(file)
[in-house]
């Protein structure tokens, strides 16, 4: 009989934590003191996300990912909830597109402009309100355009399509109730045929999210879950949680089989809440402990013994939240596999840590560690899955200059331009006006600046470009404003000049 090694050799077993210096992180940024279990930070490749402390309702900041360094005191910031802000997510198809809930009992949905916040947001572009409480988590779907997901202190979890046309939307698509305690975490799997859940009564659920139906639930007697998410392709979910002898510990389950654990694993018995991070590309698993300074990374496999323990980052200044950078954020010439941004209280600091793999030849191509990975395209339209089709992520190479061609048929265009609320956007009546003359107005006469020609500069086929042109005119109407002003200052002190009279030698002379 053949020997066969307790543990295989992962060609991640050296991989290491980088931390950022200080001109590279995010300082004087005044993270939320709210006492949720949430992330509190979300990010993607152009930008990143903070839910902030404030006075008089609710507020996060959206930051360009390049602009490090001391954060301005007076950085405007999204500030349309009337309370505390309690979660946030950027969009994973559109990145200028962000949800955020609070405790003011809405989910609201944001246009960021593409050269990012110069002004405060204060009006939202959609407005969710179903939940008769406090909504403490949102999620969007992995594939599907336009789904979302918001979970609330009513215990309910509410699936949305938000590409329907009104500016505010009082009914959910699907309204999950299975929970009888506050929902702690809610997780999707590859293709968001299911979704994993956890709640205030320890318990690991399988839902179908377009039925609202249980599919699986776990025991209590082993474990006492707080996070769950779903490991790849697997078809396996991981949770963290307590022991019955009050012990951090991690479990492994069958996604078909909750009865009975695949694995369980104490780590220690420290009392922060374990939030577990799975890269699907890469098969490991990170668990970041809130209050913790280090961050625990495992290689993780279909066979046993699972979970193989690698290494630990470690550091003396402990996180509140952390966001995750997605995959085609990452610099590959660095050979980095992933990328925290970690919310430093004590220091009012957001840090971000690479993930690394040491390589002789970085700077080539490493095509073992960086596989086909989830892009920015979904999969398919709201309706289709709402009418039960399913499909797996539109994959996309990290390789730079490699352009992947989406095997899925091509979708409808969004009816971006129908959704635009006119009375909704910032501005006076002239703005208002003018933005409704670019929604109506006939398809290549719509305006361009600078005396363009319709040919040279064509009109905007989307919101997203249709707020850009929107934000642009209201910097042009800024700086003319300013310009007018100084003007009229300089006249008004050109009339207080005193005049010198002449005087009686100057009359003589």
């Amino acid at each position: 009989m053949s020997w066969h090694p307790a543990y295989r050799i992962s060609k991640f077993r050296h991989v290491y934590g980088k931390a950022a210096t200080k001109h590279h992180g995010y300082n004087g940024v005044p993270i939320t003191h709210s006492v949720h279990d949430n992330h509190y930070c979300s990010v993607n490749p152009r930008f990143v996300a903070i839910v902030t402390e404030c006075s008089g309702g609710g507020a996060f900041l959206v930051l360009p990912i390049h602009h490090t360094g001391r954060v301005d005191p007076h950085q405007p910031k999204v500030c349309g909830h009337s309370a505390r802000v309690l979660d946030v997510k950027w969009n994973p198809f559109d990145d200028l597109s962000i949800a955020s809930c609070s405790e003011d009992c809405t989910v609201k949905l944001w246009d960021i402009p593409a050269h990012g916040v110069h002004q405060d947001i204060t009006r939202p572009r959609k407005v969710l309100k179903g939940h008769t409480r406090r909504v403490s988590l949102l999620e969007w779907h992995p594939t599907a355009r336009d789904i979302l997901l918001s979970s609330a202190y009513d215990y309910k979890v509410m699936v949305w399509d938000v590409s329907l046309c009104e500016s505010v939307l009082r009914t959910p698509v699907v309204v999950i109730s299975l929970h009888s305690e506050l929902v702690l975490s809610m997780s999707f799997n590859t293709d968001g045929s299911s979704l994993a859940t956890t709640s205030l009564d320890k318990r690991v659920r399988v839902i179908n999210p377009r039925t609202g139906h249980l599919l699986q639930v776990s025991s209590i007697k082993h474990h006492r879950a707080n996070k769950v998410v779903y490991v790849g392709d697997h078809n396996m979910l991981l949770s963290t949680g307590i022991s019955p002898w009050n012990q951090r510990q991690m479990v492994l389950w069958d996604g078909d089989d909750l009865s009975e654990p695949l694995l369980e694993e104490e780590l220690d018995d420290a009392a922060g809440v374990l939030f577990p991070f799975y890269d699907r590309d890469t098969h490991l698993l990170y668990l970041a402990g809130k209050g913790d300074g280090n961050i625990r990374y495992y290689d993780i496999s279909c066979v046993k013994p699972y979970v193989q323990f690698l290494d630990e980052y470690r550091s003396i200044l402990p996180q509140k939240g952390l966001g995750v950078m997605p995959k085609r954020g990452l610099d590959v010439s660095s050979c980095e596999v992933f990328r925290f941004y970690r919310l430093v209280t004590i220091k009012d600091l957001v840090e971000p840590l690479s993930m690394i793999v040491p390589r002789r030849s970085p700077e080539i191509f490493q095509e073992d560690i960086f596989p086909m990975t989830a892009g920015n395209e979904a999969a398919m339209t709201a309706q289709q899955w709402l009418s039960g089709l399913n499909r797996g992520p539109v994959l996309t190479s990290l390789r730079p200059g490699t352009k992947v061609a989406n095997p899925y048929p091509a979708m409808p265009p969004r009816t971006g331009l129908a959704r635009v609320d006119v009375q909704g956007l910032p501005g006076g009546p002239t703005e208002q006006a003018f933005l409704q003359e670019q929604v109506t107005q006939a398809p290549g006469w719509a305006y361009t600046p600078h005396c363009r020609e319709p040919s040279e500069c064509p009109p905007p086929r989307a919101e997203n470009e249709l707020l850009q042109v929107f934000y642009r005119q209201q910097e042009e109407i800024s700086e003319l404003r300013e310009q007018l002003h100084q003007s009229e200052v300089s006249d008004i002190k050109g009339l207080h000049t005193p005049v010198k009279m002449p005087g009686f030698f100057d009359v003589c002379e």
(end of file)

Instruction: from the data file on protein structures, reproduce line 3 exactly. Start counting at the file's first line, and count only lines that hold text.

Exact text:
């Amino acid at each position: 009989m053949s020997w066969h090694p307790a543990y295989r050799i992962s060609k991640f077993r050296h991989v290491y934590g980088k931390a950022a210096t200080k001109h590279h992180g995010y300082n004087g940024v005044p993270i939320t003191h709210s006492v949720h279990d949430n992330h509190y930070c979300s990010v993607n490749p152009r930008f990143v996300a903070i839910v902030t402390e404030c006075s008089g309702g609710g507020a996060f900041l959206v930051l360009p990912i390049h602009h490090t360094g001391r954060v301005d005191p007076h950085q405007p910031k999204v500030c349309g909830h009337s309370a505390r802000v309690l979660d946030v997510k950027w969009n994973p198809f559109d990145d200028l597109s962000i949800a955020s809930c609070s405790e003011d009992c809405t989910v609201k949905l944001w246009d960021i402009p593409a050269h990012g916040v110069h002004q405060d947001i204060t009006r939202p572009r959609k407005v969710l309100k179903g939940h008769t409480r406090r909504v403490s988590l949102l999620e969007w779907h992995p594939t599907a355009r336009d789904i979302l997901l918001s979970s609330a202190y009513d215990y309910k979890v509410m699936v949305w399509d938000v590409s329907l046309c009104e500016s505010v939307l009082r009914t959910p698509v699907v309204v999950i109730s299975l929970h009888s305690e506050l929902v702690l975490s809610m997780s999707f799997n590859t293709d968001g045929s299911s979704l994993a859940t956890t709640s205030l009564d320890k318990r690991v659920r399988v839902i179908n999210p377009r039925t609202g139906h249980l599919l699986q639930v776990s025991s209590i007697k082993h474990h006492r879950a707080n996070k769950v998410v779903y490991v790849g392709d697997h078809n396996m979910l991981l949770s963290t949680g307590i022991s019955p002898w009050n012990q951090r510990q991690m479990v492994l389950w069958d996604g078909d089989d909750l009865s009975e654990p695949l694995l369980e694993e104490e780590l220690d018995d420290a009392a922060g809440v374990l939030f577990p991070f799975y890269d699907r590309d890469t098969h490991l698993l990170y668990l970041a402990g809130k209050g913790d300074g280090n961050i625990r990374y495992y290689d993780i496999s279909c066979v046993k013994p699972y979970v193989q323990f690698l290494d630990e980052y470690r550091s003396i200044l402990p996180q509140k939240g952390l966001g995750v950078m997605p995959k085609r954020g990452l610099d590959v010439s660095s050979c980095e596999v992933f990328r925290f941004y970690r919310l430093v209280t004590i220091k009012d600091l957001v840090e971000p840590l690479s993930m690394i793999v040491p390589r002789r030849s970085p700077e080539i191509f490493q095509e073992d560690i960086f596989p086909m990975t989830a892009g920015n395209e979904a999969a398919m339209t709201a309706q289709q899955w709402l009418s039960g089709l399913n499909r797996g992520p539109v994959l996309t190479s990290l390789r730079p200059g490699t352009k992947v061609a989406n095997p899925y048929p091509a979708m409808p265009p969004r009816t971006g331009l129908a959704r635009v609320d006119v009375q909704g956007l910032p501005g006076g009546p002239t703005e208002q006006a003018f933005l409704q003359e670019q929604v109506t107005q006939a398809p290549g006469w719509a305006y361009t600046p600078h005396c363009r020609e319709p040919s040279e500069c064509p009109p905007p086929r989307a919101e997203n470009e249709l707020l850009q042109v929107f934000y642009r005119q209201q910097e042009e109407i800024s700086e003319l404003r300013e310009q007018l002003h100084q003007s009229e200052v300089s006249d008004i002190k050109g009339l207080h000049t005193p005049v010198k009279m002449p005087g009686f030698f100057d009359v003589c002379e």